Editor’s note: A previous version of this story named the boy as Emad Zaghla. In fact, his name is Emad Tammo, Zaghla is the last name of his mother.
One day after a Winnipeg family shared videos of a 12 year-old boy pleading with Canada to reunite him with his mom, immigration officials revealed they were working on his claim.
Emad Tammo was separated from his family in 2014 after he, his parents and five siblings were captured by ISIS militants in northern Iraq.
“For the first nine months they were with me, then they were taken away,” Nofa Zaghla said of her husband and two sons.
“After that, for about three years, I had no idea where they were….we didn’t know if they were dead, we didn’t know if they were alive.”
An airstrike in 2016 allowed Zaghla and four of her children to escape captivity and in January they moved to Canada, knowing the would likely never see the rest of their family again.
But over the weekend a picture of her son, thin and covered in cuts, but alive, appeared on social media. He had recently been liberated from ISIS and Iraqi soldiers had posted his photo online in hopes of re-uniting him with his family. A phone call later confirmed it was Zaghla’s son.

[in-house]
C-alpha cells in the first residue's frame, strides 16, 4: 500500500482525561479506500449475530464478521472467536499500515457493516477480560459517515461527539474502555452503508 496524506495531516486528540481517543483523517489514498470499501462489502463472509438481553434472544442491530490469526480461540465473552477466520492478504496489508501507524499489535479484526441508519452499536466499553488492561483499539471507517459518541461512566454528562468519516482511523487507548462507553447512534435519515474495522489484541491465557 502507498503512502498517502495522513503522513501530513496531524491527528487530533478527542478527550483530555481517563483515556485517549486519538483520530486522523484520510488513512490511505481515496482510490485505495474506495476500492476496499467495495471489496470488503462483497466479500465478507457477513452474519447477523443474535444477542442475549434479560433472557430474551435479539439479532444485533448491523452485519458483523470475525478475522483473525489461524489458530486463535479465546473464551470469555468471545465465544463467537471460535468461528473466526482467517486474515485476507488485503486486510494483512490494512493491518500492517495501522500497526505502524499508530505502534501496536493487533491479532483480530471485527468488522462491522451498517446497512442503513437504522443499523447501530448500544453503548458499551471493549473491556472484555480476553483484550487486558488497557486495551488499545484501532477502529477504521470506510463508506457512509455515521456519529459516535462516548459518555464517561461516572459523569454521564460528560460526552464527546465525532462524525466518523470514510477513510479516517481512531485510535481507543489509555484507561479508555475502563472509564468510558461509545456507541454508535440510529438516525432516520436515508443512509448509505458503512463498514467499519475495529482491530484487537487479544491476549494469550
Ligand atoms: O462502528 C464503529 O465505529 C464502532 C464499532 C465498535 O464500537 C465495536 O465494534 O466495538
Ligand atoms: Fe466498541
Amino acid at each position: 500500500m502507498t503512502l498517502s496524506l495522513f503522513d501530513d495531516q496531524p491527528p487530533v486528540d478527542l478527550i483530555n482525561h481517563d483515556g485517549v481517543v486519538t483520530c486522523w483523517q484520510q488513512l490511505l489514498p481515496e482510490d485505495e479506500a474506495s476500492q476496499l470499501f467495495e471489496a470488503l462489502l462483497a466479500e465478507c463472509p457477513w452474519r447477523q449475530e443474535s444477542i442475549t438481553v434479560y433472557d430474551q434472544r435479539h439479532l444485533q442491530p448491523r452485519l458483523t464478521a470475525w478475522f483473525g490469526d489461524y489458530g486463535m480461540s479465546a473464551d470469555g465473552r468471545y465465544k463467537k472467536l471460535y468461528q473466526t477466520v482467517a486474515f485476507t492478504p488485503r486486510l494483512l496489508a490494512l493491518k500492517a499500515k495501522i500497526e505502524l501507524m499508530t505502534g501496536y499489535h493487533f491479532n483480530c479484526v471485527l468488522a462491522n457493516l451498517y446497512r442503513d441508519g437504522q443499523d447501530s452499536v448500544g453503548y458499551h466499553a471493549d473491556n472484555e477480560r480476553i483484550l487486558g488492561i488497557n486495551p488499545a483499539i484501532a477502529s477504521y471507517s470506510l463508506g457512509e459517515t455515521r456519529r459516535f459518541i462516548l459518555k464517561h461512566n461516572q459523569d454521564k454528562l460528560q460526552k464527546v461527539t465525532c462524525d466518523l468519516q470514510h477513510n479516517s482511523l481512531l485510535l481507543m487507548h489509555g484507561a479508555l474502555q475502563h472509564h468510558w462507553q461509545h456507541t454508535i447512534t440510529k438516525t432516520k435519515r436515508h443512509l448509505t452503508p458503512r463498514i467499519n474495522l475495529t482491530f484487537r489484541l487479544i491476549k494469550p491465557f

“All I wanted was to hear his voice,” Zaghla said. “I was so happy.”
Now the push is on to try and bring the boy to Canada.
On Thursday the Yazidi Association of Manitoba made a public plea to Ottawa to fast-track the claim.
“It’s very simple,” Nour Ali said. “Make a call to the Canadian Embassy in Jordan. Bring him here.”
In a statement sent to Global News on Thursday, an immigration official said they were aware of the situation and “acting accordingly” on the claim.
“All Yazidi cases are being expedited,” a spokesperson with Immigration, Refugees and Citizenship Canada wrote.
The department also indicted there is a provision for refugees before they arrive to Canada where they can submit an application for a spouse or dependent children one year after coming to Canada.
“We would also like to remind you that the Yazidi are a very vulnerable population, all of whom have been subjected to some form of serious abuse….We are conscious of not doing anything that may re-victimize them or re-traumatize them, as they begin their new lives here in Canada,” the statement read.
Two videos showing Emad wounded, but smiling, have been shared. In one the boy can be heard saying “I want to go to my mom in Canada.”
With files from Allison Vuchnich